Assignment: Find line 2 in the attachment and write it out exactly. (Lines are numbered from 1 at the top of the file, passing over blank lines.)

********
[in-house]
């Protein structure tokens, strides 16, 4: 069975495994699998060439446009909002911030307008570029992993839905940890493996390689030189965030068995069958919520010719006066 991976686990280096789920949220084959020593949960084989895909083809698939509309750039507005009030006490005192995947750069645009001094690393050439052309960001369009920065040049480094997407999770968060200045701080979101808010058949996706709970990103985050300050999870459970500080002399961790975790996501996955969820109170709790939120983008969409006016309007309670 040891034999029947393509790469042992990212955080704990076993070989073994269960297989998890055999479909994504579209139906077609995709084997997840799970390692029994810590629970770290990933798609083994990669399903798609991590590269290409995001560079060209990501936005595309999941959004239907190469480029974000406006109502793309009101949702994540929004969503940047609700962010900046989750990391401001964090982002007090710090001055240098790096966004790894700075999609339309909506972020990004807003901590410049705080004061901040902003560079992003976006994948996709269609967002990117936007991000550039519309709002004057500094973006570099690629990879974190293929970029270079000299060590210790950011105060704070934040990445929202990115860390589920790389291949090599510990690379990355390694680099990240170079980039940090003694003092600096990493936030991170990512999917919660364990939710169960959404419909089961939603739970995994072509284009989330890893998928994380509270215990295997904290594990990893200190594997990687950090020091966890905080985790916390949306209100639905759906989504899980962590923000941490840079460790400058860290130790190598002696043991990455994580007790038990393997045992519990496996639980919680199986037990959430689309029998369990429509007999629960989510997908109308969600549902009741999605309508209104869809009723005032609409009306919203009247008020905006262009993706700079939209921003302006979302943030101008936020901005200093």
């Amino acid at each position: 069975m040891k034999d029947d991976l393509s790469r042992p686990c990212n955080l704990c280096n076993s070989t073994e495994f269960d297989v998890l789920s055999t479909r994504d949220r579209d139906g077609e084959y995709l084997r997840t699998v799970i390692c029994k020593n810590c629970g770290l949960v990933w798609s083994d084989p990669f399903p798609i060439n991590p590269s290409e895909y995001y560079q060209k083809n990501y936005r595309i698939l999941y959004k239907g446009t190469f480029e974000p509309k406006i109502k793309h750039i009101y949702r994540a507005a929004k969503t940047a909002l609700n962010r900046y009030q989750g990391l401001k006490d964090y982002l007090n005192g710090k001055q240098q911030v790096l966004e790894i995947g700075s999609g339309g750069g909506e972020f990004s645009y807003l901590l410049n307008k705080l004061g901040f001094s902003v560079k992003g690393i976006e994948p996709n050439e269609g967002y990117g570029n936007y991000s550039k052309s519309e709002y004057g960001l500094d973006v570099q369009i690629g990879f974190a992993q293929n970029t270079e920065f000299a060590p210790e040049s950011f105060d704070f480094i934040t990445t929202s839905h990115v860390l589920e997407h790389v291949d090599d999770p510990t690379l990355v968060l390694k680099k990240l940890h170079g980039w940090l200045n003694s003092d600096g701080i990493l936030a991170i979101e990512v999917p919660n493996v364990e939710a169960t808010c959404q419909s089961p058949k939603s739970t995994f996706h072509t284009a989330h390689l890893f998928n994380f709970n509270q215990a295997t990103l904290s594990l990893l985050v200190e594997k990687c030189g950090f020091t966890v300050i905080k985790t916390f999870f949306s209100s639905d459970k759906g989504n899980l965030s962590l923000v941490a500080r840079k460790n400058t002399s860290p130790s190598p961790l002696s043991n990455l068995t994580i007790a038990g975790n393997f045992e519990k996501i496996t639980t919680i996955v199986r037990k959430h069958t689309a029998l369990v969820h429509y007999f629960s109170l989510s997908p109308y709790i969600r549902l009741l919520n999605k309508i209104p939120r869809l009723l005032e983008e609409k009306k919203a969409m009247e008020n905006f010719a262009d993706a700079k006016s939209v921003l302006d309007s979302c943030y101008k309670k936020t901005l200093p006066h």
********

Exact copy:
């Protein structure tokens, strides 16, 4: 069975495994699998060439446009909002911030307008570029992993839905940890493996390689030189965030068995069958919520010719006066 991976686990280096789920949220084959020593949960084989895909083809698939509309750039507005009030006490005192995947750069645009001094690393050439052309960001369009920065040049480094997407999770968060200045701080979101808010058949996706709970990103985050300050999870459970500080002399961790975790996501996955969820109170709790939120983008969409006016309007309670 040891034999029947393509790469042992990212955080704990076993070989073994269960297989998890055999479909994504579209139906077609995709084997997840799970390692029994810590629970770290990933798609083994990669399903798609991590590269290409995001560079060209990501936005595309999941959004239907190469480029974000406006109502793309009101949702994540929004969503940047609700962010900046989750990391401001964090982002007090710090001055240098790096966004790894700075999609339309909506972020990004807003901590410049705080004061901040902003560079992003976006994948996709269609967002990117936007991000550039519309709002004057500094973006570099690629990879974190293929970029270079000299060590210790950011105060704070934040990445929202990115860390589920790389291949090599510990690379990355390694680099990240170079980039940090003694003092600096990493936030991170990512999917919660364990939710169960959404419909089961939603739970995994072509284009989330890893998928994380509270215990295997904290594990990893200190594997990687950090020091966890905080985790916390949306209100639905759906989504899980962590923000941490840079460790400058860290130790190598002696043991990455994580007790038990393997045992519990496996639980919680199986037990959430689309029998369990429509007999629960989510997908109308969600549902009741999605309508209104869809009723005032609409009306919203009247008020905006262009993706700079939209921003302006979302943030101008936020901005200093």